Long-Acting Reversible Contraception (LARC) (Nursing)

by Jacquelyn McMillian-Bohler

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    00:00 Speaking of IUDs, let's look at some other long-acting reversible contraception or LARCs.

    00:08 So that's what LARC stands for, long-acting reversible contraception and that just means that we can use it for a long time, it's not a condom, it's not a quick thing, but we can take it out and return to fertility pretty quick. So, LARCs include things like the Mirena which is a type of IUD or the Skyla which is another type of IUD, we call it the baby Mirena and a Paragard. So the Paragard is the copper IUD I just showed you, so that can also be used as a reversible contraceptive method, but easy to take it out and return to fertility.

    00:40 Implants can also be used as long-term contraception. So, the Implanon or the Nexplanon can be placed inside the arm and that can stay for 3-4 years. So the Mirena contains levonorgestrel which is a type of progestin and this is what the Mirena looks like. So there is a T-shaped frame, the small reservoir in the middle actually contains the progestin so it releases the levonorgestrel a little bit everyday. And then there is a thread at the bottom.

    01:11 So the thread allows the provider to pull it out when it's time for it to come out. It's placed inside the uterus as you can see in this picture and it fills the endometrial cavity. So it has to be placed by a provider and it has to be placed correctly or it doesn't work as well as it should. Now, depending on the type of IUD, it can stay in the uterus up to 3-6 years and that's a wonderful long-term method for someone who doesn't want to get pregnant.

    01:37 Now because it doesn't contain estrogen, it can be used by someone who is breastfeeding.

    01:43 So that's another benefit. So let's look at the failure rate. So the failure rate is about 0.1 to 0.4%. That's really low. Why do you think it's so low? Exactly. Because we take out the user part. Right? The client doesn't have anything to do with how it's placed or remembering to take it everyday or remembering to use it before you have intercourse or leaving it in for 6 hours. None of that is in play. So it's actually going to be much more effective. It also doesn't contain estrogen so for clients who are breastfeeding, this would be a wonderful choice. Now let's look at the copper IUD. So, this device looks a little bit different and this one does not contain a hormone. The brand name is Paragard. This one is good for up to 10 years. Wow, that's a long time. So you can really set and forget this one. Now, this can be used as an emergency contraceptive device just as the oral contraceptives or the plan B might be used so it would work for that. The Mirena can't use that. But we can use the copper IUD. It has the copper ions, so no hormones. So someone who is averse or just can't have hormones can use this device. Now, one of the things I want you to really think about is what would be the cons of having a copper IUD. It lasts for 10 years, that sounds great. Well, let me tell you what they are. Because it does not contain a hormone, we don't get that cycle control, we don't get that reduction in the lining of the uterus so bleeding sometimes is going to be an issue with the copper IUD. This actually might make the bleeding a little more heavy. So, heavier bleeding can actually be problematic for some clients, so this device may or may not work. That would be part of our discussion. Now let's look at the injection. So, often called the Depo shot, is exactly what it is. This injectable only contains progestin. So again, a method for someone who is breastfeeding or someone who cannot have an estrogen-containing method. It's given intramuscularly every 3 months.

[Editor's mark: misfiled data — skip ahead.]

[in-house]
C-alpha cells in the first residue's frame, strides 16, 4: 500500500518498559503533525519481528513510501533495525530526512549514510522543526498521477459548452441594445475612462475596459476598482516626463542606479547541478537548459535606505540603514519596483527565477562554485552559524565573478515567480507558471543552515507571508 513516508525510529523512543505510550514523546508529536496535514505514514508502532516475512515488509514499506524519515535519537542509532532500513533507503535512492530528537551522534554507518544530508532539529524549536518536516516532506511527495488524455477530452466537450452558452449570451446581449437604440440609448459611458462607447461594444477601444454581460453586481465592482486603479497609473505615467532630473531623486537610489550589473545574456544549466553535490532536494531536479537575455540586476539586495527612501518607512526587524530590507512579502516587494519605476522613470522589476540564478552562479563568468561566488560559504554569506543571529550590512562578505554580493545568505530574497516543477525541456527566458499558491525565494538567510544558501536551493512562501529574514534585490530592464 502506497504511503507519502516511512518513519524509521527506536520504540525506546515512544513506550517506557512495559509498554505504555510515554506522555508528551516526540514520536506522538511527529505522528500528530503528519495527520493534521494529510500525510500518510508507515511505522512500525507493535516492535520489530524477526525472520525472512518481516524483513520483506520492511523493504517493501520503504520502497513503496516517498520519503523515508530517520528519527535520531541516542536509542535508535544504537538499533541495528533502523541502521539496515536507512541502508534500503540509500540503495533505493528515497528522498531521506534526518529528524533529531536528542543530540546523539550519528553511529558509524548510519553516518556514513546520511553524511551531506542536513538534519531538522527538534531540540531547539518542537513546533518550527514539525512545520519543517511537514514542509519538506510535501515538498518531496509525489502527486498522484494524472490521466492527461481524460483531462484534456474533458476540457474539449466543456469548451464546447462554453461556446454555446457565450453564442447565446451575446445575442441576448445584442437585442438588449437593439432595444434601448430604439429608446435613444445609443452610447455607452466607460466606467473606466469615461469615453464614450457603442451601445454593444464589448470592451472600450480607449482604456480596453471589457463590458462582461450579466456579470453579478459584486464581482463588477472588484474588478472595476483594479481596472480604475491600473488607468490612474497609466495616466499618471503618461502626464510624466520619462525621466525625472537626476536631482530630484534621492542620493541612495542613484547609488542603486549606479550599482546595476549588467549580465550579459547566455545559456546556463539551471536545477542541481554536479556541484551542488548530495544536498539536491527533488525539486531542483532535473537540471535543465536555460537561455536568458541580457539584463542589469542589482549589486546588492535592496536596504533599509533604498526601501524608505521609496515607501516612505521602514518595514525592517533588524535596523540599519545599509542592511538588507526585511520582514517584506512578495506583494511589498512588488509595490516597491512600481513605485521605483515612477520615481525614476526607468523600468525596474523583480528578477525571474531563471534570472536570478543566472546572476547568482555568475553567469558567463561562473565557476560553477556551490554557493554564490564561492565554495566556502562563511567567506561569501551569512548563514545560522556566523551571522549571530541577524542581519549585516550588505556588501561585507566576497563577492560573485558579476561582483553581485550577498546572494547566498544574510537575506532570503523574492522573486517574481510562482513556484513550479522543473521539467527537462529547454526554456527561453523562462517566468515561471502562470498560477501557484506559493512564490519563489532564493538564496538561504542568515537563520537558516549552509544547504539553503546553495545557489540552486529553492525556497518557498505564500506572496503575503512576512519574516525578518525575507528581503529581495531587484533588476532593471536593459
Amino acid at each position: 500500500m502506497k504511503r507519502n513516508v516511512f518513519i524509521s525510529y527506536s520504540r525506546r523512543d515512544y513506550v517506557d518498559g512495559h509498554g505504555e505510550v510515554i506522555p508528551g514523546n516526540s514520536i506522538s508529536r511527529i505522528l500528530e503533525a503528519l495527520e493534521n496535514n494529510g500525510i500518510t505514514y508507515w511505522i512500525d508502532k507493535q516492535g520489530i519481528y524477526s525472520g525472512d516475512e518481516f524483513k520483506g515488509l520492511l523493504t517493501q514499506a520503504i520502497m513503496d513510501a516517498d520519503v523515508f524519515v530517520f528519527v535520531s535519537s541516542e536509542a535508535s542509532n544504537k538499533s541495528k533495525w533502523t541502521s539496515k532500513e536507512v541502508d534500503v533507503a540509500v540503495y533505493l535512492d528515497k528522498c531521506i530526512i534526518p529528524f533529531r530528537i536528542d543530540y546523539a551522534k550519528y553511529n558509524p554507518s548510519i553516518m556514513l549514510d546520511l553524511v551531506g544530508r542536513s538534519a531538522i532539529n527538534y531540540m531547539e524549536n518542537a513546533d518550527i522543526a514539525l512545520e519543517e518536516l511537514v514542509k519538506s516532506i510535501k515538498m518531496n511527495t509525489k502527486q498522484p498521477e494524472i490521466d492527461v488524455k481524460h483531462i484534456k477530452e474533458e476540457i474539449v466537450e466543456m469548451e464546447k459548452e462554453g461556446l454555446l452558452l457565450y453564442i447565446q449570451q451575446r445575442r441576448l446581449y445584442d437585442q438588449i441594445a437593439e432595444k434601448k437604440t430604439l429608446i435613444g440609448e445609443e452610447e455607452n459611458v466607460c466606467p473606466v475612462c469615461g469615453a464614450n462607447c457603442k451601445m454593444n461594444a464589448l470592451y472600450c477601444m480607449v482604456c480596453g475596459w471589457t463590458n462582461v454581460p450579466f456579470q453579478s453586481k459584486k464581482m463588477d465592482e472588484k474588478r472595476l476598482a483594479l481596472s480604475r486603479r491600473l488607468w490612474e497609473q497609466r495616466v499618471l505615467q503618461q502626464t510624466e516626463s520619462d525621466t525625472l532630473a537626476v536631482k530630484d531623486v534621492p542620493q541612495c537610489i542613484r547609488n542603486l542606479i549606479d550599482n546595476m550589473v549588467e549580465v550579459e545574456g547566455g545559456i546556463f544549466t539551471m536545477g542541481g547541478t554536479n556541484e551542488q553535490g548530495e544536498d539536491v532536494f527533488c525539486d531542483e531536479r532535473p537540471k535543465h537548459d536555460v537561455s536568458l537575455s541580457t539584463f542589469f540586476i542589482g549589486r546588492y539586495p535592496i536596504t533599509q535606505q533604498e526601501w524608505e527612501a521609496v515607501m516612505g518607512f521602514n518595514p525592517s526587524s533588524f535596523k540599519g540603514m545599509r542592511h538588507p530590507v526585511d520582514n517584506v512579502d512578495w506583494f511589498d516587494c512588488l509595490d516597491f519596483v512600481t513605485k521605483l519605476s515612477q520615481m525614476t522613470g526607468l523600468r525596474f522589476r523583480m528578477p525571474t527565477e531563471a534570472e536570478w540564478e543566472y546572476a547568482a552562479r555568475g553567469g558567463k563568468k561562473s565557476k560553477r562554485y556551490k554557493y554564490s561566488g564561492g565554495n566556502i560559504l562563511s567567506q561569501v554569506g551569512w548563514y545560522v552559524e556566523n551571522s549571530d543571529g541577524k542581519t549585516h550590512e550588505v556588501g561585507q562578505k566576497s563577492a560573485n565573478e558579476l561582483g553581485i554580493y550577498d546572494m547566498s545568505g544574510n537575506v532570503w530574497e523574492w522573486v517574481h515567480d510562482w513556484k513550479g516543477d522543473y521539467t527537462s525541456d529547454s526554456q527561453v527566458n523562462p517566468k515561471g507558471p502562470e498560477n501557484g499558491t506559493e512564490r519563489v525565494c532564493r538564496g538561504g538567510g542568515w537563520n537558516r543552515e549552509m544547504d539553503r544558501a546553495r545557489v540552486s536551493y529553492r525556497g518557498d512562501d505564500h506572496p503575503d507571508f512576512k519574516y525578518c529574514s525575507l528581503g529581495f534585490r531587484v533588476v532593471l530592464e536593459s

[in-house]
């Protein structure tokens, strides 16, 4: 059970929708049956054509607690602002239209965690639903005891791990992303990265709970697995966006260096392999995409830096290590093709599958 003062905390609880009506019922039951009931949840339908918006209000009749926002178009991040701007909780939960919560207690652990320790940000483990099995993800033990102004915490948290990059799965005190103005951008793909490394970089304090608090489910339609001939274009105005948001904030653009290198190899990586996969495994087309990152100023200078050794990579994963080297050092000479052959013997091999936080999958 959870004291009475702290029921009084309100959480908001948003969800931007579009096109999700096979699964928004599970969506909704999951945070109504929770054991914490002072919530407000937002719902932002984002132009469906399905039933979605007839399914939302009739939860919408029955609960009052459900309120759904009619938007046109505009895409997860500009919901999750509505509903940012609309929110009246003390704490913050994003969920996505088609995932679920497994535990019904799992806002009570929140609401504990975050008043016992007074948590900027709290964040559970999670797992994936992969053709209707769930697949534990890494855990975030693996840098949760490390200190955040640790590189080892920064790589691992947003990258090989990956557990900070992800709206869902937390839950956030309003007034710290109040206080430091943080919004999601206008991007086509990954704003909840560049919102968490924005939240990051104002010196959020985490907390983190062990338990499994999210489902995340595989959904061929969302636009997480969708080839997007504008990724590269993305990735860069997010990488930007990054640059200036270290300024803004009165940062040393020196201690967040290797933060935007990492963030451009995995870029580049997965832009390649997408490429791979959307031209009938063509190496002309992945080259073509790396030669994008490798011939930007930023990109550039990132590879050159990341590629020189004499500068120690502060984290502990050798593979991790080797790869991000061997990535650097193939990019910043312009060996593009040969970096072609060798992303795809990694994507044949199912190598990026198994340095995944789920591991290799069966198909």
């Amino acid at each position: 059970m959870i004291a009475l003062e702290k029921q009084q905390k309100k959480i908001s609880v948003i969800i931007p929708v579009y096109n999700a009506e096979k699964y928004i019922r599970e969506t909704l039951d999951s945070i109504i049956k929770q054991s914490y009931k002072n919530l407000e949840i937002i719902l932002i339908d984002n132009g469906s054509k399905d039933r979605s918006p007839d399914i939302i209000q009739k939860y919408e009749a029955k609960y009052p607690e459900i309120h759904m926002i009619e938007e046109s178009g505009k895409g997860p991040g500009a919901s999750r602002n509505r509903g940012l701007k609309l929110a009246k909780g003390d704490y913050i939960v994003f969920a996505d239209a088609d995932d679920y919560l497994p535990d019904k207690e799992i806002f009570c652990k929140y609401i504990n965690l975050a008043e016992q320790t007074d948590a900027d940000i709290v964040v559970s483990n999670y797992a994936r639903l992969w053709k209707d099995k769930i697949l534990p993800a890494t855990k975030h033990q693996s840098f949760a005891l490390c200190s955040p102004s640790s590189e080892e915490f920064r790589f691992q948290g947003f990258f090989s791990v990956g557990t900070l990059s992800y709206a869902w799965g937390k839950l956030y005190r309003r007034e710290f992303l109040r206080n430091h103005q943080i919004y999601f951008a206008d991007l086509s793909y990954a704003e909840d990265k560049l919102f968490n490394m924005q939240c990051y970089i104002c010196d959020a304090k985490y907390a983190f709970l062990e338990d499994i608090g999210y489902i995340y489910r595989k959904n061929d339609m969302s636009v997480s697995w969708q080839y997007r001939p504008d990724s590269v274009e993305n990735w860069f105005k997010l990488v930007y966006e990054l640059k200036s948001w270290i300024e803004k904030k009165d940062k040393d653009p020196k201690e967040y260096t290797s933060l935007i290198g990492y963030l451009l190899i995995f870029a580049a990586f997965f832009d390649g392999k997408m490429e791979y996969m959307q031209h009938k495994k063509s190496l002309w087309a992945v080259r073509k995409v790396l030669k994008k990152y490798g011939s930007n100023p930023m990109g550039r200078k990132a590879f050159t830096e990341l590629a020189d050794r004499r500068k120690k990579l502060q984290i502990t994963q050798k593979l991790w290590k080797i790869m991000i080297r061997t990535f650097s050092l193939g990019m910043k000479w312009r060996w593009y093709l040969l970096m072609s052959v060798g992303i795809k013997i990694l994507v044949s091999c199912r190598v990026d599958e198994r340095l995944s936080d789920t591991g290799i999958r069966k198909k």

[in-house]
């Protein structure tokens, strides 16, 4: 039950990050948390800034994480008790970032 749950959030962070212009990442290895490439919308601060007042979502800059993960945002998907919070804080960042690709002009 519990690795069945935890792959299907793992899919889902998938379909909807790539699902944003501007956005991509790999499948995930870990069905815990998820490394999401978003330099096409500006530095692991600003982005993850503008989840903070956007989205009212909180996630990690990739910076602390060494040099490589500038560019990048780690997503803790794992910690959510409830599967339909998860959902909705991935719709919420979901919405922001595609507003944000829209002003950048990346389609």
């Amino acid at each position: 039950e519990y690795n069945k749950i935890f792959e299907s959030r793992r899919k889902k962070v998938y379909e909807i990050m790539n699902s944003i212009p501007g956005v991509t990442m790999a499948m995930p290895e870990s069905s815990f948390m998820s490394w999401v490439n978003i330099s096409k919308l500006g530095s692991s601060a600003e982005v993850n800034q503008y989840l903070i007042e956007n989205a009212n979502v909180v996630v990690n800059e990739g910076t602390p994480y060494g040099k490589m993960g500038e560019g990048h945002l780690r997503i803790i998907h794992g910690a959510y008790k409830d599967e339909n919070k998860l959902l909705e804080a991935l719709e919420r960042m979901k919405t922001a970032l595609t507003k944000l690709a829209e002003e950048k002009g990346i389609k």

03:52 Usually there is a pregnancy test done before and then we give the injection. Now if someone comes religiously every 3 months and we know they're not pregnant, we may be able to avoid the pregnancy test. Typical failure rate is going to be around 4%. So again, still pretty low and again because we don't have user error, this might be a really good method for someone who might forget or someone who doesn't want to be concerned with the day in and day out of remembering to use a contraceptive device. Let's look at the implant now.

    04:23 So, the Nexplanon is the one that's on the market. It's a thin rod that's actually inserted right here, about right here underneath the arm. So it's something you can't really see when you're out and about doing your regular activities during the day. It contains progestin only so it's safe to use for breastfeeding. It's also safe for someone who is estrogen averse and it stays active for about 3 years. Now when we think about the failure rate, it's 0.1, pretty good. So better than the copper IUD and about the same as the Mirena or the Skyla.

    About the Lecture

    The lecture Long-Acting Reversible Contraception (LARC) (Nursing) by Jacquelyn McMillian-Bohler is from the course Contraception (Nursing).

    Included Quiz Questions

    1. 3–6 years
    2. 1–2 years
    3. 5–7 years
    4. Up to 10 years
    1. It can stay in the uterus for up to 10 years.
    2. It can be used as emergency contraception.
    3. It causes cycle control.
    4. It contains progestin.

    Author of lecture Long-Acting Reversible Contraception (LARC) (Nursing)

     Jacquelyn McMillian-Bohler

    Jacquelyn McMillian-Bohler

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